Mercedes boss lashes ‘cheering’ fans as Hamilton returns after crash — F1 Sprint LIVE
Carlos Sainz topped the times in second practice on Saturday ahead of the Austrian Grand Prix sprint race.
The Spaniard, fresh from his maiden Formula One win at Silverstone, led a Ferrari 1-2 at Spielberg with his teammate Charles Leclerc in second at 0.05sec.
Max Verstappen, on pole for the sprint, came next at 0.168 ahead of the two Alpines of Fernando Alonso and Esteban Ocon.
Sergio Perez, demoted from fourth to 13th in the sprint grid after incurring a penalty for breaking track limits, came next.
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Mercedes’ mechanics were faced with a race against time to get both their cars out on track following crashes for Lewis Hamilton and George Russell in Friday’s qualifying.
Russell’s side of the garage had their man’s car in shape to get back out on the track 10 minutes into the session.
But Hamilton’s car, which required a spare chassis to be fitted, was still being worked on feverishly.
The seven-time champion finally joined the fray with less than 15 minutes left on the clock.
Russell ended up seventh fastest with Hamilton in ninth.
The sprint starts at 11/.30pm AEST with the result shaping the grid for Sunday’s grand prix.
Leclerc starts alongside Verstappen on the front row with Sainz now joined by Russell on the second row following Perez’s demotion.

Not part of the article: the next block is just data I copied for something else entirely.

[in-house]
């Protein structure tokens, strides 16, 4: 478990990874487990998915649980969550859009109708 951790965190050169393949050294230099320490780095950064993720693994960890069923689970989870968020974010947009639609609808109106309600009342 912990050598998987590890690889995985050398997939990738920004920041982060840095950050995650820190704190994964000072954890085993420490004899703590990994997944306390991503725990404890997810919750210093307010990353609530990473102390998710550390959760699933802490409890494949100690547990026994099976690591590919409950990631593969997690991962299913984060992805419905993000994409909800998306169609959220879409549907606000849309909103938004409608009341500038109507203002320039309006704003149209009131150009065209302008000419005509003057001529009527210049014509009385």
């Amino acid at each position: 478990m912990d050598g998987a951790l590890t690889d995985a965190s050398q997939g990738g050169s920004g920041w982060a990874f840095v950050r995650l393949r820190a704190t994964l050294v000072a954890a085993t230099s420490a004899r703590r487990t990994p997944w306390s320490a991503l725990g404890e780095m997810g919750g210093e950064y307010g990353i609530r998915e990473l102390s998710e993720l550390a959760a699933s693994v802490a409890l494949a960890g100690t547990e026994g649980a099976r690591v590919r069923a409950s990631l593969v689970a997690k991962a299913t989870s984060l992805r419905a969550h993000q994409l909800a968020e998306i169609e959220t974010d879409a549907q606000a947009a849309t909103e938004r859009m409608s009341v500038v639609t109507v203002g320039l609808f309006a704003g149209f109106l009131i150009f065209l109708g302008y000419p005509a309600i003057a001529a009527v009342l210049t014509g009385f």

Mercedes team principal Toto Wolff has “questioned the attitude” of fans who rejoiced when Lewis Hamilton and George Russell both crashed at Austria’s Red Bull Ring circuit on Friday.
A loud cheer erupted when Hamilton hit a wall hard at turn seven in the top 10 qualifying shoot-out for Saturday’s Austrian Grand Prix sprint race.
Shortly after sections of the capacity crowd, largely made up of orange-clad Dutch supporters of world champion Max Verstappen, celebrated again when Russell also crashed.
“It’s not very sportsmanlike,” Wolff said at a press conference at the circuit owned by Verstappen’s Red Bull team on Saturday.
“Fans cheering when a driver crashes out, you should question the attitude and understanding of sport.”
Last weekend at the British Grand Prix at Silverstone Verstappen was vociferously booed, behaviour which was criticised by Hamilton.
“Booing is not good either,” said Wolff.
“As teams we fight, but booing is a personal attack on a driver. Fans should put themselves in the same position.
“We want fans to be emotional and passionate but maybe when it becomes personal it shouldn’t happen.”
His Ferrari counterpart Mattia Binotto echoed those sentiments.
“F1 is a sport with a lot of passion around it but you should not forget it should be enjoyable -- booing is never great, never right.”
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